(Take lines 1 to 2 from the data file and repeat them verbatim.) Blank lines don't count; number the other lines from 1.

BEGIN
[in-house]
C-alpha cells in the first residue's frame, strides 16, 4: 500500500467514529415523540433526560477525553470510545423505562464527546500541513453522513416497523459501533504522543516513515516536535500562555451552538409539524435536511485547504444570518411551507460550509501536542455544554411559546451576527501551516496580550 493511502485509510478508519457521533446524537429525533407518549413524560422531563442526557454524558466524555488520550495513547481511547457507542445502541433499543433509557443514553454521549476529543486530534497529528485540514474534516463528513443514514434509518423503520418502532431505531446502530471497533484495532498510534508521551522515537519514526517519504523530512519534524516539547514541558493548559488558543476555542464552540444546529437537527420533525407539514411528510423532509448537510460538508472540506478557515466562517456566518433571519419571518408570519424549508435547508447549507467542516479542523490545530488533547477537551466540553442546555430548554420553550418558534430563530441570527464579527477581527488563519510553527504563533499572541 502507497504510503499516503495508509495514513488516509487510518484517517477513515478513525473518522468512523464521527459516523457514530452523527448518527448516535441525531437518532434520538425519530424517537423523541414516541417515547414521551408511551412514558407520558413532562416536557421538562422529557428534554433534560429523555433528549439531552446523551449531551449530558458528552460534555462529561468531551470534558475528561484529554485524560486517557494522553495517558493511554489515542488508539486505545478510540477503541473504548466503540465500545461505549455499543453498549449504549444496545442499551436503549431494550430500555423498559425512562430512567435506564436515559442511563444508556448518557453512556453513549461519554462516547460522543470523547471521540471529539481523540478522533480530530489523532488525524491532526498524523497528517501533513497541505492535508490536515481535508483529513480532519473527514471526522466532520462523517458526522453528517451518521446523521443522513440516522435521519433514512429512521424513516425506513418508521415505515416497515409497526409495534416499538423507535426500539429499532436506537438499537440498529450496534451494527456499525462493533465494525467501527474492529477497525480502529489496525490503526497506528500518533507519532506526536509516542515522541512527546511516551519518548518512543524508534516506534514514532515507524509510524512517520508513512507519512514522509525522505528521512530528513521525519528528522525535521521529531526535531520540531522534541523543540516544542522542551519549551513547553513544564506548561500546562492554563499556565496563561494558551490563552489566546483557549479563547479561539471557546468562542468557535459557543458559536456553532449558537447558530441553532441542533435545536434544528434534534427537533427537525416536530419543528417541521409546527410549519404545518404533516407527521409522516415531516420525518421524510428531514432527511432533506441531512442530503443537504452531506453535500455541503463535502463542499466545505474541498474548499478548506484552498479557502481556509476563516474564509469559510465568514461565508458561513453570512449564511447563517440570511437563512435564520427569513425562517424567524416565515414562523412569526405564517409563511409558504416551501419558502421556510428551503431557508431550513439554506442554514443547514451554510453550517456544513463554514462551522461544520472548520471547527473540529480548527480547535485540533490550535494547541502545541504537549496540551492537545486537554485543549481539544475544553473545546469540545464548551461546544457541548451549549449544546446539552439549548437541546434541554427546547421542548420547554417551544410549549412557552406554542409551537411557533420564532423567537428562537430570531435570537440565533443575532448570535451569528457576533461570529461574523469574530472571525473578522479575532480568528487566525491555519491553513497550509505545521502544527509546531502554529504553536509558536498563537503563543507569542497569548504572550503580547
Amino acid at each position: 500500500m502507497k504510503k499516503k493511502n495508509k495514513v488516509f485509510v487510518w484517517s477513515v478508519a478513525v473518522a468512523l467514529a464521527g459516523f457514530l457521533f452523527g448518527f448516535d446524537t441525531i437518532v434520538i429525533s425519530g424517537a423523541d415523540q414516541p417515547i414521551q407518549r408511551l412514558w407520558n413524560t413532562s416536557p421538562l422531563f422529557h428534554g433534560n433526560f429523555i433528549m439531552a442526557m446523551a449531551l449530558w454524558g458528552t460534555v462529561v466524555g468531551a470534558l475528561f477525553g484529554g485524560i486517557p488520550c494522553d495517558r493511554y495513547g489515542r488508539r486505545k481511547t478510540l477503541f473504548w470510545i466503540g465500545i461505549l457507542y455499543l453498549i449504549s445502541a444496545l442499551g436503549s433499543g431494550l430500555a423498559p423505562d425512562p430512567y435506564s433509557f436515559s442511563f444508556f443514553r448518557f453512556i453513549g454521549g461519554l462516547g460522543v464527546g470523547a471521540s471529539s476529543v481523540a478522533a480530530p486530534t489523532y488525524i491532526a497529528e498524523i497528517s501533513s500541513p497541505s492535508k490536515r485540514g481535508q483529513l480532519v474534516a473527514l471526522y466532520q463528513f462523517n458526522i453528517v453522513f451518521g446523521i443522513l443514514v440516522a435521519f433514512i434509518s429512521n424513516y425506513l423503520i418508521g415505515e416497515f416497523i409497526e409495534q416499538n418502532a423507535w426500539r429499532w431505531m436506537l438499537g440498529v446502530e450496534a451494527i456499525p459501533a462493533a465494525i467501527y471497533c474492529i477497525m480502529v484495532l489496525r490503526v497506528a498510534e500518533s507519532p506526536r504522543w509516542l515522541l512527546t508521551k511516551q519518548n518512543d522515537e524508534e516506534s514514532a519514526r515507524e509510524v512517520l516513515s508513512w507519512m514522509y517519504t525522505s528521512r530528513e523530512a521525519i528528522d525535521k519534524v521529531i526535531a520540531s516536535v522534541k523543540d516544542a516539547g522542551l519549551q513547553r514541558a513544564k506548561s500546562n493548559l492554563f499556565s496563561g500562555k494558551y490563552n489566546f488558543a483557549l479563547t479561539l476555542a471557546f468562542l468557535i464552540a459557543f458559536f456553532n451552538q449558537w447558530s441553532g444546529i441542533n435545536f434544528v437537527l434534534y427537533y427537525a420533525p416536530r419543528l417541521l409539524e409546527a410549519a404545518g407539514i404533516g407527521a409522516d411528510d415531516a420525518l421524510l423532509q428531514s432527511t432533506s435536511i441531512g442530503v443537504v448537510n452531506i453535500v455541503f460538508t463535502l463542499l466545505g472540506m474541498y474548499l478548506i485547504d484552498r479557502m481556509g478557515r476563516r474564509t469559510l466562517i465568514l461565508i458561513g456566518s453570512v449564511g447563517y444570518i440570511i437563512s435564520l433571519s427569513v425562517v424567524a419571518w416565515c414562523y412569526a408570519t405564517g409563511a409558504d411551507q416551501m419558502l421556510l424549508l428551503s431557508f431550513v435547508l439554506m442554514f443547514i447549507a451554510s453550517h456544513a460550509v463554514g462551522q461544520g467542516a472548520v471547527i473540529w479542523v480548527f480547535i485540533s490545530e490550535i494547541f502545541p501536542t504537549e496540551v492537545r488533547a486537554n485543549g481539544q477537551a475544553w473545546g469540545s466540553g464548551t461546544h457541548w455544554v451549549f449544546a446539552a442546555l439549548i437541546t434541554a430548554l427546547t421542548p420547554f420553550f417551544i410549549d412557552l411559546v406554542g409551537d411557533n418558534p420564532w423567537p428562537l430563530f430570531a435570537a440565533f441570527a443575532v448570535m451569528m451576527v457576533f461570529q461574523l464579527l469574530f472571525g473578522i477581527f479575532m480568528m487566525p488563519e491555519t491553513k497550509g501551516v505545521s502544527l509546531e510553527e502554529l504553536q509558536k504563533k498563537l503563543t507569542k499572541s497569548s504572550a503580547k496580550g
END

[in-house]
C-alpha cells in the first residue's frame, strides 16, 4: 500500500467514529415523540433526560477525553470510545423505562464527546500541513453522513416497523459501533504522543516513515516536535500562555451552538409539524435536511485547504444570518411551507460550509501536542455544554411559546451576527501551516496580550 493511502485509510478508519457521533446524537429525533407518549413524560422531563442526557454524558466524555488520550495513547481511547457507542445502541433499543433509557443514553454521549476529543486530534497529528485540514474534516463528513443514514434509518423503520418502532431505531446502530471497533484495532498510534508521551522515537519514526517519504523530512519534524516539547514541558493548559488558543476555542464552540444546529437537527420533525407539514411528510423532509448537510460538508472540506478557515466562517456566518433571519419571518408570519424549508435547508447549507467542516479542523490545530488533547477537551466540553442546555430548554420553550418558534430563530441570527464579527477581527488563519510553527504563533499572541 502507497504510503499516503495508509495514513488516509487510518484517517477513515478513525473518522468512523464521527459516523457514530452523527448518527448516535441525531437518532434520538425519530424517537423523541414516541417515547414521551408511551412514558407520558413532562416536557421538562422529557428534554433534560429523555433528549439531552446523551449531551449530558458528552460534555462529561468531551470534558475528561484529554485524560486517557494522553495517558493511554489515542488508539486505545478510540477503541473504548466503540465500545461505549455499543453498549449504549444496545442499551436503549431494550430500555423498559425512562430512567435506564436515559442511563444508556448518557453512556453513549461519554462516547460522543470523547471521540471529539481523540478522533480530530489523532488525524491532526498524523497528517501533513497541505492535508490536515481535508483529513480532519473527514471526522466532520462523517458526522453528517451518521446523521443522513440516522435521519433514512429512521424513516425506513418508521415505515416497515409497526409495534416499538423507535426500539429499532436506537438499537440498529450496534451494527456499525462493533465494525467501527474492529477497525480502529489496525490503526497506528500518533507519532506526536509516542515522541512527546511516551519518548518512543524508534516506534514514532515507524509510524512517520508513512507519512514522509525522505528521512530528513521525519528528522525535521521529531526535531520540531522534541523543540516544542522542551519549551513547553513544564506548561500546562492554563499556565496563561494558551490563552489566546483557549479563547479561539471557546468562542468557535459557543458559536456553532449558537447558530441553532441542533435545536434544528434534534427537533427537525416536530419543528417541521409546527410549519404545518404533516407527521409522516415531516420525518421524510428531514432527511432533506441531512442530503443537504452531506453535500455541503463535502463542499466545505474541498474548499478548506484552498479557502481556509476563516474564509469559510465568514461565508458561513453570512449564511447563517440570511437563512435564520427569513425562517424567524416565515414562523412569526405564517409563511409558504416551501419558502421556510428551503431557508431550513439554506442554514443547514451554510453550517456544513463554514462551522461544520472548520471547527473540529480548527480547535485540533490550535494547541502545541504537549496540551492537545486537554485543549481539544475544553473545546469540545464548551461546544457541548451549549449544546446539552439549548437541546434541554427546547421542548420547554417551544410549549412557552406554542409551537411557533420564532423567537428562537430570531435570537440565533443575532448570535451569528457576533461570529461574523469574530472571525473578522479575532480568528487566525491555519491553513497550509505545521502544527509546531502554529504553536509558536498563537503563543507569542497569548504572550503580547